Thankfully, Air Traffic Controllers are professional people who would never use such language.

Also meant to add something I've said many times.. When I was working the interpretation of patterns on airborne weather radar varied dramatically between types of aircraft and airlines; sometimes even with the same type and same airline. One would continue as if there was no weather whilst the one 3nm behind wanted to gyrate all over the sky.

Last edited by HEATHROW DIRECTOR; 31st Aug 2010 at 14:28.
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Old 2nd Sep 2010, 17:22
  #30 (permalink)  
 
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Well, in my oppinion you must avoid CBs telling ATC your intentions in order that the service providing to the rest of the traffic by ATC is safe and correct. If you canīt contact to ATC, then I wouldnīt wait and I would make my decision, I mean to avoid CBs keeping in mind my TCAS.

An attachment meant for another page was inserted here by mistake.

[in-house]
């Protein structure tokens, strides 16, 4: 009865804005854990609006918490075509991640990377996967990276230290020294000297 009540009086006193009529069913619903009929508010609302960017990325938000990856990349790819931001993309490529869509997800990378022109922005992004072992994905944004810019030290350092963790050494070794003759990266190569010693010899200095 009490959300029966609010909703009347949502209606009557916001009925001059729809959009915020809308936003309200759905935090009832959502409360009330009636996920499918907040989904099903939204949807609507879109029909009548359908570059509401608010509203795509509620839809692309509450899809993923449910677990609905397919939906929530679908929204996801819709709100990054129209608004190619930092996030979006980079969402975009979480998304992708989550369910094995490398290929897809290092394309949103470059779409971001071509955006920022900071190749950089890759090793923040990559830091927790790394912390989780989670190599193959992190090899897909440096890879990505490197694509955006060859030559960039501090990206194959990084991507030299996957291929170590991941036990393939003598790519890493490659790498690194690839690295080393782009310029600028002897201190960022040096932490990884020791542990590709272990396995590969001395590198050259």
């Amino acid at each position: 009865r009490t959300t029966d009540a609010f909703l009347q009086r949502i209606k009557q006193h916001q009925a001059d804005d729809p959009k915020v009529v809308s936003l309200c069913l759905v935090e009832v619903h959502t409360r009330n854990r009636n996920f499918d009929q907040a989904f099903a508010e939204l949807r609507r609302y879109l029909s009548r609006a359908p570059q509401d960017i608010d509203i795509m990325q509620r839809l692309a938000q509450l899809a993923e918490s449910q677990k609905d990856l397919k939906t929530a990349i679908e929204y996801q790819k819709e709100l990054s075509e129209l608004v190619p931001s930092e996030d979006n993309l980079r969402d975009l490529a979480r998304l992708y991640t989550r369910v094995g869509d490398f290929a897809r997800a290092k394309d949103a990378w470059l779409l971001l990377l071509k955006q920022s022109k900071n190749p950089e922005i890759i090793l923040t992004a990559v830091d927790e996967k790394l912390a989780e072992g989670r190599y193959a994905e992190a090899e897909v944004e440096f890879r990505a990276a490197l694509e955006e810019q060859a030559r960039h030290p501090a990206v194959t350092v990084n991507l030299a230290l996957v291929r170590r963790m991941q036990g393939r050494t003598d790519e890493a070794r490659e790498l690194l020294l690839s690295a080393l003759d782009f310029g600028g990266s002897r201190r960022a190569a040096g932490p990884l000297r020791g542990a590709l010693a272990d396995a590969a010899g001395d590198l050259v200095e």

I donīt agree to select SQ 7700, It is not a good idea because in that case everyone would be performing a missed approach instructed by ATC as you would be in an urgent situation.

I think the ATC should have given clearance to enter holding pattern until the mess is solved. I donīt understand why ATC allowed that stress situation as there are a lot of IF or IAF inside TMA or even you can say: 360š OVER HERE

If your endurance let you a hold over a point... I would make that decission until weather improves.

BR.